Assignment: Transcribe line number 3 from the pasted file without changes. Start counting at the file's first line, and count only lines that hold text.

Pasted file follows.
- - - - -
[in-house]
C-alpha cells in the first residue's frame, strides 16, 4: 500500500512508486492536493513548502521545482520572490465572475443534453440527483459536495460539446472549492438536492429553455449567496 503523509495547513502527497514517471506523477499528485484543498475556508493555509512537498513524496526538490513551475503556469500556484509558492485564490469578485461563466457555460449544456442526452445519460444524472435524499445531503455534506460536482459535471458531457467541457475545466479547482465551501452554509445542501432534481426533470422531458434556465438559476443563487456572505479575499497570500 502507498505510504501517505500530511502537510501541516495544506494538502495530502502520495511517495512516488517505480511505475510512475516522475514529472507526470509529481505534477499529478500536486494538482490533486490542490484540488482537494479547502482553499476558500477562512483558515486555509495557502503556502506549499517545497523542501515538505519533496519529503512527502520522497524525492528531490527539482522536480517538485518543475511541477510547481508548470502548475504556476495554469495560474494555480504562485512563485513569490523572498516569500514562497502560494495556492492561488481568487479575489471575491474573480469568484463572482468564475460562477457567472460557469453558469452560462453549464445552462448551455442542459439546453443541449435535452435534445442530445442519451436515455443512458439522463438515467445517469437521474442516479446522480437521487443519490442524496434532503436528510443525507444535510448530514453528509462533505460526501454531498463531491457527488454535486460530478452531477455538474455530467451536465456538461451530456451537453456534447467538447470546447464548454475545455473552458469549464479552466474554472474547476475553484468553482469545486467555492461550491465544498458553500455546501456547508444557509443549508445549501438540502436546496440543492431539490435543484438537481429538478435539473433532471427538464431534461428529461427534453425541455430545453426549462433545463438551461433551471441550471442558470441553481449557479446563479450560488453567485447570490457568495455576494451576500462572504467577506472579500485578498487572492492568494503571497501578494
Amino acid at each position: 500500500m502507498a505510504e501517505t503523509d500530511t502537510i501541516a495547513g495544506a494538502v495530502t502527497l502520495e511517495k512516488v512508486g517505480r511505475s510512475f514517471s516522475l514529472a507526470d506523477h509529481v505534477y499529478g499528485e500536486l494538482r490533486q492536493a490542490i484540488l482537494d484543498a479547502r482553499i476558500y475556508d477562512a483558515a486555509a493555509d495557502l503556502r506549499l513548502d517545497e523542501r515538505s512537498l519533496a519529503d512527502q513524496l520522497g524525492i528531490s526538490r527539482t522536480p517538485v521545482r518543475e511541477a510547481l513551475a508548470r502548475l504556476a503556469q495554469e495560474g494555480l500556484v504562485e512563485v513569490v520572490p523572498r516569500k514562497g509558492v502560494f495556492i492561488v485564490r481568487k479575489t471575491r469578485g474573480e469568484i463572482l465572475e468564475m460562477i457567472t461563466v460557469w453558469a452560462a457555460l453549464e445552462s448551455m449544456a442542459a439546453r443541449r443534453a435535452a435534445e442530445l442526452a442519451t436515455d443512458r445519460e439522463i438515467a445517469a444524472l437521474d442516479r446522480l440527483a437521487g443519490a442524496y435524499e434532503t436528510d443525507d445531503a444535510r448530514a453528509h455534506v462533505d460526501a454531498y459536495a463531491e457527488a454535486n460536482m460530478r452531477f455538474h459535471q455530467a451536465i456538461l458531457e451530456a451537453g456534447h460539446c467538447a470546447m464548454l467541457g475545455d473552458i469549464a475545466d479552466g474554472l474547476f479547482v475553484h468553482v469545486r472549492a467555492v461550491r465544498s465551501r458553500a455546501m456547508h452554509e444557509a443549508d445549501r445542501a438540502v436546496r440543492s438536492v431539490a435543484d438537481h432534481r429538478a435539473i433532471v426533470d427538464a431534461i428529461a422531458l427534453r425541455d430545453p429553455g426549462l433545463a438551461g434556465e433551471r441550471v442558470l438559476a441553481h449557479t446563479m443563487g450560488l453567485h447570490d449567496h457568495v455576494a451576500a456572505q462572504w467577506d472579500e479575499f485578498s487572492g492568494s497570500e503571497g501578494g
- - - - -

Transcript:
Amino acid at each position: 500500500m502507498a505510504e501517505t503523509d500530511t502537510i501541516a495547513g495544506a494538502v495530502t502527497l502520495e511517495k512516488v512508486g517505480r511505475s510512475f514517471s516522475l514529472a507526470d506523477h509529481v505534477y499529478g499528485e500536486l494538482r490533486q492536493a490542490i484540488l482537494d484543498a479547502r482553499i476558500y475556508d477562512a483558515a486555509a493555509d495557502l503556502r506549499l513548502d517545497e523542501r515538505s512537498l519533496a519529503d512527502q513524496l520522497g524525492i528531490s526538490r527539482t522536480p517538485v521545482r518543475e511541477a510547481l513551475a508548470r502548475l504556476a503556469q495554469e495560474g494555480l500556484v504562485e512563485v513569490v520572490p523572498r516569500k514562497g509558492v502560494f495556492i492561488v485564490r481568487k479575489t471575491r469578485g474573480e469568484i463572482l465572475e468564475m460562477i457567472t461563466v460557469w453558469a452560462a457555460l453549464e445552462s448551455m449544456a442542459a439546453r443541449r443534453a435535452a435534445e442530445l442526452a442519451t436515455d443512458r445519460e439522463i438515467a445517469a444524472l437521474d442516479r446522480l440527483a437521487g443519490a442524496y435524499e434532503t436528510d443525507d445531503a444535510r448530514a453528509h455534506v462533505d460526501a454531498y459536495a463531491e457527488a454535486n460536482m460530478r452531477f455538474h459535471q455530467a451536465i456538461l458531457e451530456a451537453g456534447h460539446c467538447a470546447m464548454l467541457g475545455d473552458i469549464a475545466d479552466g474554472l474547476f479547482v475553484h468553482v469545486r472549492a467555492v461550491r465544498s465551501r458553500a455546501m456547508h452554509e444557509a443549508d445549501r445542501a438540502v436546496r440543492s438536492v431539490a435543484d438537481h432534481r429538478a435539473i433532471v426533470d427538464a431534461i428529461a422531458l427534453r425541455d430545453p429553455g426549462l433545463a438551461g434556465e433551471r441550471v442558470l438559476a441553481h449557479t446563479m443563487g450560488l453567485h447570490d449567496h457568495v455576494a451576500a456572505q462572504w467577506d472579500e479575499f485578498s487572492g492568494s497570500e503571497g501578494g